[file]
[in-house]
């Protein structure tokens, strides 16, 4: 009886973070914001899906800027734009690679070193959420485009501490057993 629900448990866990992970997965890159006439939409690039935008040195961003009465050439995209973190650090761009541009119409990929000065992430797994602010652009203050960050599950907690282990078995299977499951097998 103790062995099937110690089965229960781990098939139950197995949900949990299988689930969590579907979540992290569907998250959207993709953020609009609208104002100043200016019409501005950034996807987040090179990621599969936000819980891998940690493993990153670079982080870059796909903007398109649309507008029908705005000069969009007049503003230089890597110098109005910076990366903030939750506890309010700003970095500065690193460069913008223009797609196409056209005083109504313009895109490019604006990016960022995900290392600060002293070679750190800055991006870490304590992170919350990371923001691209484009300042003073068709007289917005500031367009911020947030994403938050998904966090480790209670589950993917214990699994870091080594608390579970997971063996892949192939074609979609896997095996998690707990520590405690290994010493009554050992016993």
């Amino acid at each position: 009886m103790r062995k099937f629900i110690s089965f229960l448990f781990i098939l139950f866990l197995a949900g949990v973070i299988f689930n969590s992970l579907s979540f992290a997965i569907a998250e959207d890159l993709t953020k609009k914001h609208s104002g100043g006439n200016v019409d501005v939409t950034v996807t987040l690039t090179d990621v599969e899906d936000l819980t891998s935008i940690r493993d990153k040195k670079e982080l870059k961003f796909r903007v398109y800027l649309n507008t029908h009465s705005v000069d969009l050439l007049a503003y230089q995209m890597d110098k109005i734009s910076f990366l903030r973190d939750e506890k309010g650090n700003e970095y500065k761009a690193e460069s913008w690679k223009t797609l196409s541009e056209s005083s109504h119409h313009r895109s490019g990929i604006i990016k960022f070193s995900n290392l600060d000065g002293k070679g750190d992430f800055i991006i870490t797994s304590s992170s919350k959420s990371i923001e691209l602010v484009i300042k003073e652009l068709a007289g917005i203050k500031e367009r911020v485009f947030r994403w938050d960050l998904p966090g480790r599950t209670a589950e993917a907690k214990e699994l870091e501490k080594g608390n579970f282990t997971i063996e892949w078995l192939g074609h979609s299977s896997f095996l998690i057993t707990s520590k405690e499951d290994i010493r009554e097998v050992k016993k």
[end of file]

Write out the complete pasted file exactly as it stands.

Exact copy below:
[in-house]
């Protein structure tokens, strides 16, 4: 009886973070914001899906800027734009690679070193959420485009501490057993 629900448990866990992970997965890159006439939409690039935008040195961003009465050439995209973190650090761009541009119409990929000065992430797994602010652009203050960050599950907690282990078995299977499951097998 103790062995099937110690089965229960781990098939139950197995949900949990299988689930969590579907979540992290569907998250959207993709953020609009609208104002100043200016019409501005950034996807987040090179990621599969936000819980891998940690493993990153670079982080870059796909903007398109649309507008029908705005000069969009007049503003230089890597110098109005910076990366903030939750506890309010700003970095500065690193460069913008223009797609196409056209005083109504313009895109490019604006990016960022995900290392600060002293070679750190800055991006870490304590992170919350990371923001691209484009300042003073068709007289917005500031367009911020947030994403938050998904966090480790209670589950993917214990699994870091080594608390579970997971063996892949192939074609979609896997095996998690707990520590405690290994010493009554050992016993």
């Amino acid at each position: 009886m103790r062995k099937f629900i110690s089965f229960l448990f781990i098939l139950f866990l197995a949900g949990v973070i299988f689930n969590s992970l579907s979540f992290a997965i569907a998250e959207d890159l993709t953020k609009k914001h609208s104002g100043g006439n200016v019409d501005v939409t950034v996807t987040l690039t090179d990621v599969e899906d936000l819980t891998s935008i940690r493993d990153k040195k670079e982080l870059k961003f796909r903007v398109y800027l649309n507008t029908h009465s705005v000069d969009l050439l007049a503003y230089q995209m890597d110098k109005i734009s910076f990366l903030r973190d939750e506890k309010g650090n700003e970095y500065k761009a690193e460069s913008w690679k223009t797609l196409s541009e056209s005083s109504h119409h313009r895109s490019g990929i604006i990016k960022f070193s995900n290392l600060d000065g002293k070679g750190d992430f800055i991006i870490t797994s304590s992170s919350k959420s990371i923001e691209l602010v484009i300042k003073e652009l068709a007289g917005i203050k500031e367009r911020v485009f947030r994403w938050d960050l998904p966090g480790r599950t209670a589950e993917a907690k214990e699994l870091e501490k080594g608390n579970f282990t997971i063996e892949w078995l192939g074609h979609s299977s896997f095996l998690i057993t707990s520590k405690e499951d290994i010493r009554e097998v050992k016993k």